Jarod couldn't help appreciating that viewpoint. It had been a major incentive for his own escape from the Centre, years earlier. But his mind kept presenting images of the little girl who had just been so callously abandoned by her father, which was something he found a lot more difficult to accept.

A sudden noise made both men start and look towards the back of the barn, through the window behind Jarod. Two figures could be seen stealthily approaching the building and Mason turned back to the older man.

"Hide!" he hissed urgently. "You won't get anywhere if you run. They'd catch you in no time. They want me, not you. If they find me, they'll stop looking."

Without bothering to argue, Jarod hurriedly scrambled up a nearby ladder, hurling himself into the hayrack when he reached it. Lying on his stomach, he parted several strands so that he could look down on the ensuing scene. Something shining on the floor caught his eye and he saw the younger Pretender walk over to pick it up, realizing that it was Dominique's photo. Jarod saw the man slip the photo into his pocket, turning suddenly as the largest man Jarod had ever seen burst into the barn. It was the work of only a second for the behemoth to subdue Mason, holding him so the man was unable to fight. Then another figure strolled in, the familiarity of which made Jarod catch his breath.

Mr. Lee entered the building, apparently listening to the sounds that the giant's victim made as he continued to struggle, before he gave a satisfied smile.

"Well done, my Cat," he purred, and the large, dark-skinned man nodded, his eyes gleaming, as Lee turned his attention to the Pretender.

"Do you know," he began meditatively, "that they want you dead? The entire board of the Asian station wanted you hunted down by the best assassins they have. But I persuaded them that you would be of more value alive than dead."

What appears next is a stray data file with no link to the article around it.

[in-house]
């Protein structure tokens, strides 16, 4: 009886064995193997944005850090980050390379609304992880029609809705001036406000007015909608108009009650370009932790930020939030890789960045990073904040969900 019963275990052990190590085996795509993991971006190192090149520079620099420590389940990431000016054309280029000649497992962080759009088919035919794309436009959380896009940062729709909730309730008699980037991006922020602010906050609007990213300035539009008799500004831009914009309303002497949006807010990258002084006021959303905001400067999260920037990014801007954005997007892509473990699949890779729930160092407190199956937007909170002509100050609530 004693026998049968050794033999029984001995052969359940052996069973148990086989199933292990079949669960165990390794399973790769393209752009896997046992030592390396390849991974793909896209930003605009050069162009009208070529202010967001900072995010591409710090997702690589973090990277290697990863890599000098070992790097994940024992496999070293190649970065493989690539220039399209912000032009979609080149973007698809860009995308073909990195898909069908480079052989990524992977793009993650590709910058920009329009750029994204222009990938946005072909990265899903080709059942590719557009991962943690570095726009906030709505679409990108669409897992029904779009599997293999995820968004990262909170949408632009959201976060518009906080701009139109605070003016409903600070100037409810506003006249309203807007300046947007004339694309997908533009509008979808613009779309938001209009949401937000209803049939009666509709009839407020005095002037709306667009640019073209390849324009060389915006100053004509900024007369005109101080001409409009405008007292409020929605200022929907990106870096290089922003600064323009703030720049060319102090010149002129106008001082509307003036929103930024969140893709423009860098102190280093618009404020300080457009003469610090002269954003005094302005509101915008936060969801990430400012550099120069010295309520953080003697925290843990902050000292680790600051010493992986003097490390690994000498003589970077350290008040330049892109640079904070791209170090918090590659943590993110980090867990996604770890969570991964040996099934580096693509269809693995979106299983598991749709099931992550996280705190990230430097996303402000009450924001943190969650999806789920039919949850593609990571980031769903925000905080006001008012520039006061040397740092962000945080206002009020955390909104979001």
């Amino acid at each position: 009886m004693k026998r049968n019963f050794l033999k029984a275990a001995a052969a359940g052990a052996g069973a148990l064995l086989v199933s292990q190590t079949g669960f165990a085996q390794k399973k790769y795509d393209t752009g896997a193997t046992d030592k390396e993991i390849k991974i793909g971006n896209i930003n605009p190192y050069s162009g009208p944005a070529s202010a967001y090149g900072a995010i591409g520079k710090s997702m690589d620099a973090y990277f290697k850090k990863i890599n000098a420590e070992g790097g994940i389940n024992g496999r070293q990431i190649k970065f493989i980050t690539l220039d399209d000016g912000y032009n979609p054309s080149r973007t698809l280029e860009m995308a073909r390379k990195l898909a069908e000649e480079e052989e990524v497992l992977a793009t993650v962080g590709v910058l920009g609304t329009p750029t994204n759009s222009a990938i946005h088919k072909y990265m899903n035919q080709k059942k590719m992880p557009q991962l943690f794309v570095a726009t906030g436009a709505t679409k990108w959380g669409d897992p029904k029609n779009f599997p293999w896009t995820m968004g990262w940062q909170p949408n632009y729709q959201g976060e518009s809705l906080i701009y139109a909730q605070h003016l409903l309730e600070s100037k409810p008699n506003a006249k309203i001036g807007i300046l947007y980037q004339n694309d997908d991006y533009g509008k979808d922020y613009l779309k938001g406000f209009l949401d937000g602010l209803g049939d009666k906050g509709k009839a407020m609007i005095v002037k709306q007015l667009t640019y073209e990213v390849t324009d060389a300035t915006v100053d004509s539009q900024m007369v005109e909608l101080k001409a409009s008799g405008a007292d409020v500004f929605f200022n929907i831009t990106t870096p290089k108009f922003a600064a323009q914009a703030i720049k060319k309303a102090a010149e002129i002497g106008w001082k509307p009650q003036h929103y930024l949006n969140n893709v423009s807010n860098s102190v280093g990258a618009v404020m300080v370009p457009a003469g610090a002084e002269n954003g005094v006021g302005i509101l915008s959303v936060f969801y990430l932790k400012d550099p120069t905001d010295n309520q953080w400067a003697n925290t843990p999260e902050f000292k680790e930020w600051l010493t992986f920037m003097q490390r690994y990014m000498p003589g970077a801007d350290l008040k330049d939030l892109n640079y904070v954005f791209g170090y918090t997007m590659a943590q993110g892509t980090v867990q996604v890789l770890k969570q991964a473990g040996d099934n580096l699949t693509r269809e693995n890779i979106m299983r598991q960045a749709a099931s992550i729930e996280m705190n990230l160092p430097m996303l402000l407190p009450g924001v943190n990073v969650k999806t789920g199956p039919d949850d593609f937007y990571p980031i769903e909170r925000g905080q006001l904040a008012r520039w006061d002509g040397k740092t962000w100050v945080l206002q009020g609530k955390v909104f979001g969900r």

Mason had stopped struggling and now faced the other man in silence, sneering. "I never thought loyalties meant so much to you," he snarled.

"Oh, on the contrary," Mr. Lee assured him smoothly. "Family is all-important to me." He stepped closer, until he must have been able to feel Mason's labored breathing on his face. "Despite what it looks like now, I appreciate what you did for my daughter."

Jarod's mind was spinning, struggling to understand the connection that was being discussed on the ground below. His eyes studied the face of the blind man, recognizing some of the features, and then he knew.

"You gave Sun-Chai some of the happiest moments of her life."

"If the Centre hadn't interfered, those would have continued," Mason promised. "And yet you still work for them, even though they killed her."

"I'm a wise man, Mr. Mason," Lee stated calmly. "And sometimes it is better to be wise that to let moral scruples get in the way. My daughter was not wise," he continued thoughtfully. "If she had been, she would have realized that her activities were putting her in danger. But there is nothing I can do to help her now." His blind eyes swung around to the captive. "However, I can help you."

Putting a hand into his pocket, he extracted a capped syringe, removing the top. Jarod instantly recognized the amber contents, shining in the moonlight, and his breath caught in his throat, his hands tightening around the edge of the hayrack.

Mason began to struggle at the sight of the needle, but the giant, the man Lee had called "Cat," gave him what looked like a gentle tap the back of the head. The Pretender's head lolled forward at once, obviously stunned, and the Cat used the moment to pull up the sleeve of the black top Mason wore, pressing his thumb against the man's left arm until a blood vessel rose. Taking the syringe, he inserted it into the man's vein. Mason's head shot up at the pain, but he was unable to pull away, his face wearing the same expression of sheer terror Jarod imagined had been on his own face, the day when he had first been given Aurora.

Jarod was unable to help counting silently, knowing when the first effects would begin. He could see that Mason was fighting against the contents of the syringe, his fear magnified by the lack of knowledge of what had been given to him. The younger Pretender's dark eyes were fixed on the place in his arm where the needle had entered, his entire body rigid, but as the seconds passed, it was possible to see his muscles slowly begin to relax. The terror in his eyes faded, replaced by a warmth that was almost painful to look at, his lips easing together from their terrified partly open position into a faint smile, which gradually broadened, until his face glowed with pleasure. His left arm, which had been held out stiffly in front of him, now sank down until it hung loosely at his side and the fingers of his other hand, which had been clenched into a fist, also hung limp. He relaxed back against the hands that continued to hold him firmly, eyelids drooping, appearing to be about to fall asleep.